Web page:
In February, the Sandy Hook Pilots Association added a new pilot station boat to its fleet. The 208' New York, a converted oil spill response vessel (OSRV), is the largest boat in the Sandy Hook Pilots fleet.

The Sandy Hook Pilots currently operate a fleet of eight pilot vessels, which include three large pilot station boats, one medium-size pilot launch, and four small pilot launches. Pilotage service is available round-the-clock, with at least two pilot vessels on pilot station at the entrance to the Port of New York and New Jersey in most weather conditions.

In addition to the New York, the Sandy Hook Pilots retired its predecessor, also named New York. A symbol of safety and heroism, the now-retired pilot boat, a familiar sight around New York Harbor for nearly 50 years, made its last transit up the Ambrose Channel from the pilot station on Feb. 2.

The next day, the new New York sailed to its new home, the Sandy Hook Pilot base in Staten Island, N.Y., situated alongside its predecessor, the old New York, launching a new era of safety and efficiency for the New York/New Jersey harbor. 

Formerly known as the Maine Responder, the new craft was made available by the Marine Spill Response Corp. after years of searching by the Sandy Hook Pilots for the right vessel to replace the aging New York. A full study of the OSRV was conducted with surveys of the entire vessel including sea trials of a sister vessel on pilot station to compare seakeeping and ship handling capabilities to the present station boats.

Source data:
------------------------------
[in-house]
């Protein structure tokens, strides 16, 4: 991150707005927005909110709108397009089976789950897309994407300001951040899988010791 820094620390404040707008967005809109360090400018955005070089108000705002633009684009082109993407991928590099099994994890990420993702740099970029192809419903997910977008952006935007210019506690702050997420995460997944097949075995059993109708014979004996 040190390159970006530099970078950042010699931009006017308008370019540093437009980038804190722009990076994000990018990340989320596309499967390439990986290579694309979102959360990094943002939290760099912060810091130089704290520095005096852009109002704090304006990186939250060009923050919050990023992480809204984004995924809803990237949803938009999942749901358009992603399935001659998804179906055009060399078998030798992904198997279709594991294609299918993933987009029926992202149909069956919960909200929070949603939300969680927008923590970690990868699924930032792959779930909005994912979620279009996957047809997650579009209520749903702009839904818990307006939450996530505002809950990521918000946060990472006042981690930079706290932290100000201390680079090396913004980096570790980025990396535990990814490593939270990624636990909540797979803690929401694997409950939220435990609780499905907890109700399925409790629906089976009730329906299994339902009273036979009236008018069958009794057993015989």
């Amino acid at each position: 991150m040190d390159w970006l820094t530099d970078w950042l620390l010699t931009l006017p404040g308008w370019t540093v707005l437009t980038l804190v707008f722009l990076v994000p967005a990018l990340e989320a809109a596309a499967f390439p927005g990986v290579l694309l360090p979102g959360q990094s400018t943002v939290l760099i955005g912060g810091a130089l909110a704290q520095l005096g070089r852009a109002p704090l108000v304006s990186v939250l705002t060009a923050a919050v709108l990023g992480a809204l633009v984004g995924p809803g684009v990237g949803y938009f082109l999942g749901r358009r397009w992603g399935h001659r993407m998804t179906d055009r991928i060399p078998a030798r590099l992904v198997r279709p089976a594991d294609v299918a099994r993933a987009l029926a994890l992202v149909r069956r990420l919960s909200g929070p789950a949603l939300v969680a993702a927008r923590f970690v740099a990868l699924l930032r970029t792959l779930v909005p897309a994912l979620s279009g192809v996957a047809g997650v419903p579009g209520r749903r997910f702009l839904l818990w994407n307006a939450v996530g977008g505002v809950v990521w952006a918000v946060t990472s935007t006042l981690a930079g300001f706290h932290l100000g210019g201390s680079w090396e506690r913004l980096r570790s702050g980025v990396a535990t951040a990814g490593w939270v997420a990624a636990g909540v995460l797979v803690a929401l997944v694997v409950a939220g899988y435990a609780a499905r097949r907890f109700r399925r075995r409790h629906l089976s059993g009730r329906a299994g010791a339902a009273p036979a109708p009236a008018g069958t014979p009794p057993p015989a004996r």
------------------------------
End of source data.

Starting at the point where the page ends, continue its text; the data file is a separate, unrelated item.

The conversion project was conducted in three phases. Phase one took place at Caddell Drydock and Ship Repair of Staten Island. It consisted of a hull inspection, dropped rudders, shaft inspection and a complete modification of the stern, readjustment of mast and observation tower and developing of anchor pockets. There was also an initial inspection and project approvals made by the American Bureau of Shipping and the Coast Guard.

The final two phases were completed at Feeney’s Enterprises, Kingston, N.Y. Two main projects that Feeney’s had to complete before seasonal weather changes were the tear outs of the vessel’s oil/water recovery system on deck and in the holds. New potable water tanks were fabricated to allow the vessel to keep stationed up to six weeks before returning for fuel and water. One major addition was the construction of a two-deck house that sleeps up to 28 pilots, with a pilot’s lounge and mess hall. The bridge wings were extended to give a clear view of the pilot launch landing area on each side of the vessel with a CCTV camera system installed throughout the vessel’s interior and exterior spaces.

Since the introduction of the new vessel in early February, the entire crew of apprentice pilots and permanent union crew (International Organization of Masters, Mates and Pilots, ILA, AFL-CIO) have been familiarizing themselves with the vessel and participating in training conducted by Maritime Pilots Institute, Covington, La.